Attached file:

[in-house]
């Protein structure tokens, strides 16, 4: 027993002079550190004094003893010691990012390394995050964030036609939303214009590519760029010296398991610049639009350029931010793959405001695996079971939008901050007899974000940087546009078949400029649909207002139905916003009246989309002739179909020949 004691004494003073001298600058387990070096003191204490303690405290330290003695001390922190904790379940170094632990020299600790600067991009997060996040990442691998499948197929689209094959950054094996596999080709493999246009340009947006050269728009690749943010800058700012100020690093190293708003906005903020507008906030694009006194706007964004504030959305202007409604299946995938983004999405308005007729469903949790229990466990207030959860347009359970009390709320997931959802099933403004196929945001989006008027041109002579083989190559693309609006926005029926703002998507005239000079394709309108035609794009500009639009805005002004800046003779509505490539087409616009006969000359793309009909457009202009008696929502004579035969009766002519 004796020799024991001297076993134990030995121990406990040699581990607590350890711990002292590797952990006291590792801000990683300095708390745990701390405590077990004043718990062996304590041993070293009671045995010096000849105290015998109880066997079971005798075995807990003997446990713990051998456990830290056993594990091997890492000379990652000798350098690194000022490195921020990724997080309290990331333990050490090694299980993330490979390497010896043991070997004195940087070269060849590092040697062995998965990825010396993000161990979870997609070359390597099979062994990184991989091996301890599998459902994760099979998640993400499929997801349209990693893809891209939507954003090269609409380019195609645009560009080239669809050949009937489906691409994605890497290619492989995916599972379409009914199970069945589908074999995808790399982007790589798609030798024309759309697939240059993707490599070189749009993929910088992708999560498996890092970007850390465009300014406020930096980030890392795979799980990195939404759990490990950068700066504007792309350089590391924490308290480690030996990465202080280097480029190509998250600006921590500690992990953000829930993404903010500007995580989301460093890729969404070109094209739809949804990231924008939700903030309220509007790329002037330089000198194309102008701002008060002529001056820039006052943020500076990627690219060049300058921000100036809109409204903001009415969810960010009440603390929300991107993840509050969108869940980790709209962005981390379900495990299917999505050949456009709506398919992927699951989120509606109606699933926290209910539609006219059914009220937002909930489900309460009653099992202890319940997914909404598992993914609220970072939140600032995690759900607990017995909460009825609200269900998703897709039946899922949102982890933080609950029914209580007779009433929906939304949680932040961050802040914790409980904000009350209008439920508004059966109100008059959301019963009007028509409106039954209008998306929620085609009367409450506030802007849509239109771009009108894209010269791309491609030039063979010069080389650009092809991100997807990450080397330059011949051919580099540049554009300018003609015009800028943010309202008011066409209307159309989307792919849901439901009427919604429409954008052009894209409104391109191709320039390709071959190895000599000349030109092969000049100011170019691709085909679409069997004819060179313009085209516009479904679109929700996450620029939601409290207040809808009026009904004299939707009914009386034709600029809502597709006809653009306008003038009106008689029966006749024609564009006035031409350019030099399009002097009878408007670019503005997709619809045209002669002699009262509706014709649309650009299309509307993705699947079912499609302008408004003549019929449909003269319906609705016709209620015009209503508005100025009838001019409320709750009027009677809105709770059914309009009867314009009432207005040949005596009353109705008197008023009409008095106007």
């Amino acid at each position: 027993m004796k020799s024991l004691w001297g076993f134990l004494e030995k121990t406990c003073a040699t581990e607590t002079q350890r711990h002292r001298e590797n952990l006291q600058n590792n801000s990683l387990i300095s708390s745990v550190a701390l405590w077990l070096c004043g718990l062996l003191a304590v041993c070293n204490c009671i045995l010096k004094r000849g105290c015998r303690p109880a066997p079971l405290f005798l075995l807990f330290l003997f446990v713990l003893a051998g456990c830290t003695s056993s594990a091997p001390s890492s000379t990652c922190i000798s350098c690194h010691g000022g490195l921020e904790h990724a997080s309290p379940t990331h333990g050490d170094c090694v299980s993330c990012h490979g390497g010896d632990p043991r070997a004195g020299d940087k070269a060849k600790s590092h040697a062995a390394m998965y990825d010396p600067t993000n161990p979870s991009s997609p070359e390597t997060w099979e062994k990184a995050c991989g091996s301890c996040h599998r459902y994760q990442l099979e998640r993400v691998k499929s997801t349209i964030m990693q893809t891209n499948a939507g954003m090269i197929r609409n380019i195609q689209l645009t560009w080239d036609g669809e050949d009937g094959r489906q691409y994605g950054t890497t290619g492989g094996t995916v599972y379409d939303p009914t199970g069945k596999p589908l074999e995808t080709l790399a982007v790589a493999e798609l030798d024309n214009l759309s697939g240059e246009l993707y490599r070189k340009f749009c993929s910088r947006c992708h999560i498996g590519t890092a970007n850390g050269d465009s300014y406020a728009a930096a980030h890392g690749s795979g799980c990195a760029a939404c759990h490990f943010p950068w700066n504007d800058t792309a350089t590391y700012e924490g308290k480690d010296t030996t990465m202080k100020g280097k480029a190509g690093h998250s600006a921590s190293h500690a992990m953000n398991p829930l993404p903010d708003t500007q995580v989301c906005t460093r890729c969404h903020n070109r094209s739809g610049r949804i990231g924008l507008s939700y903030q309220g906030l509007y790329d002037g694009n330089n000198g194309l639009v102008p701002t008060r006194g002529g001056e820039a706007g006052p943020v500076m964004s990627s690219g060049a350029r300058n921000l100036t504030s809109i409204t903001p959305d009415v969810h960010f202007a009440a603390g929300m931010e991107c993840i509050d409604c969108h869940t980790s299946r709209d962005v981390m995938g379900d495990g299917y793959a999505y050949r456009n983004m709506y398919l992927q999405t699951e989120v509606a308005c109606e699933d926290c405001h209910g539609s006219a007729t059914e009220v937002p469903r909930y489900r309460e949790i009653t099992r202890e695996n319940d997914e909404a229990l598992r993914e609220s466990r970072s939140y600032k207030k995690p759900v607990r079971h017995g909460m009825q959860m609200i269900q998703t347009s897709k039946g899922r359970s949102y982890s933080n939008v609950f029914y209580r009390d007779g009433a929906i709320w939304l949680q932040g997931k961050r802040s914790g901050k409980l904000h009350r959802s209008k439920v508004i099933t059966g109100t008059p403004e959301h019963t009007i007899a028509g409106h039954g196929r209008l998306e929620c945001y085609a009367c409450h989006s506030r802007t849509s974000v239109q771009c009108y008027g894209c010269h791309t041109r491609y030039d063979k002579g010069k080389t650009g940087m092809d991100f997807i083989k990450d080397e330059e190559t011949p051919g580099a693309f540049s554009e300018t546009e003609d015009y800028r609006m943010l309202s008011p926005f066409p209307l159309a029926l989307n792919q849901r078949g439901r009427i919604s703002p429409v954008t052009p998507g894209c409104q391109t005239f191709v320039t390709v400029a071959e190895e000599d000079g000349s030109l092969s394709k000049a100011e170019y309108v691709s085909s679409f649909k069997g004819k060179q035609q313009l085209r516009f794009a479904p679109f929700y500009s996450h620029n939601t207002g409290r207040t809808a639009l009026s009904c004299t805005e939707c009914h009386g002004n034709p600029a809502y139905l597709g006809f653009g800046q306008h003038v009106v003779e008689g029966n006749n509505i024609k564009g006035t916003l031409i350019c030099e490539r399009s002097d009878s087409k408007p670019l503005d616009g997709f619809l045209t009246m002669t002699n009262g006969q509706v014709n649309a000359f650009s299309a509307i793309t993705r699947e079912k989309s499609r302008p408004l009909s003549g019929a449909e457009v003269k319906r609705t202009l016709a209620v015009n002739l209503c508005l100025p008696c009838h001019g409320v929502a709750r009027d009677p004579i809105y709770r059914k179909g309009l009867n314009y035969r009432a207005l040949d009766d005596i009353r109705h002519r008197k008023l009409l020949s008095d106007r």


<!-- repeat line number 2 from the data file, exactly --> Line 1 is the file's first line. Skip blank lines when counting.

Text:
């Protein structure tokens, strides 16, 4: 027993002079550190004094003893010691990012390394995050964030036609939303214009590519760029010296398991610049639009350029931010793959405001695996079971939008901050007899974000940087546009078949400029649909207002139905916003009246989309002739179909020949 004691004494003073001298600058387990070096003191204490303690405290330290003695001390922190904790379940170094632990020299600790600067991009997060996040990442691998499948197929689209094959950054094996596999080709493999246009340009947006050269728009690749943010800058700012100020690093190293708003906005903020507008906030694009006194706007964004504030959305202007409604299946995938983004999405308005007729469903949790229990466990207030959860347009359970009390709320997931959802099933403004196929945001989006008027041109002579083989190559693309609006926005029926703002998507005239000079394709309108035609794009500009639009805005002004800046003779509505490539087409616009006969000359793309009909457009202009008696929502004579035969009766002519 004796020799024991001297076993134990030995121990406990040699581990607590350890711990002292590797952990006291590792801000990683300095708390745990701390405590077990004043718990062996304590041993070293009671045995010096000849105290015998109880066997079971005798075995807990003997446990713990051998456990830290056993594990091997890492000379990652000798350098690194000022490195921020990724997080309290990331333990050490090694299980993330490979390497010896043991070997004195940087070269060849590092040697062995998965990825010396993000161990979870997609070359390597099979062994990184991989091996301890599998459902994760099979998640993400499929997801349209990693893809891209939507954003090269609409380019195609645009560009080239669809050949009937489906691409994605890497290619492989995916599972379409009914199970069945589908074999995808790399982007790589798609030798024309759309697939240059993707490599070189749009993929910088992708999560498996890092970007850390465009300014406020930096980030890392795979799980990195939404759990490990950068700066504007792309350089590391924490308290480690030996990465202080280097480029190509998250600006921590500690992990953000829930993404903010500007995580989301460093890729969404070109094209739809949804990231924008939700903030309220509007790329002037330089000198194309102008701002008060002529001056820039006052943020500076990627690219060049300058921000100036809109409204903001009415969810960010009440603390929300991107993840509050969108869940980790709209962005981390379900495990299917999505050949456009709506398919992927699951989120509606109606699933926290209910539609006219059914009220937002909930489900309460009653099992202890319940997914909404598992993914609220970072939140600032995690759900607990017995909460009825609200269900998703897709039946899922949102982890933080609950029914209580007779009433929906939304949680932040961050802040914790409980904000009350209008439920508004059966109100008059959301019963009007028509409106039954209008998306929620085609009367409450506030802007849509239109771009009108894209010269791309491609030039063979010069080389650009092809991100997807990450080397330059011949051919580099540049554009300018003609015009800028943010309202008011066409209307159309989307792919849901439901009427919604429409954008052009894209409104391109191709320039390709071959190895000599000349030109092969000049100011170019691709085909679409069997004819060179313009085209516009479904679109929700996450620029939601409290207040809808009026009904004299939707009914009386034709600029809502597709006809653009306008003038009106008689029966006749024609564009006035031409350019030099399009002097009878408007670019503005997709619809045209002669002699009262509706014709649309650009299309509307993705699947079912499609302008408004003549019929449909003269319906609705016709209620015009209503508005100025009838001019409320709750009027009677809105709770059914309009009867314009009432207005040949005596009353109705008197008023009409008095106007």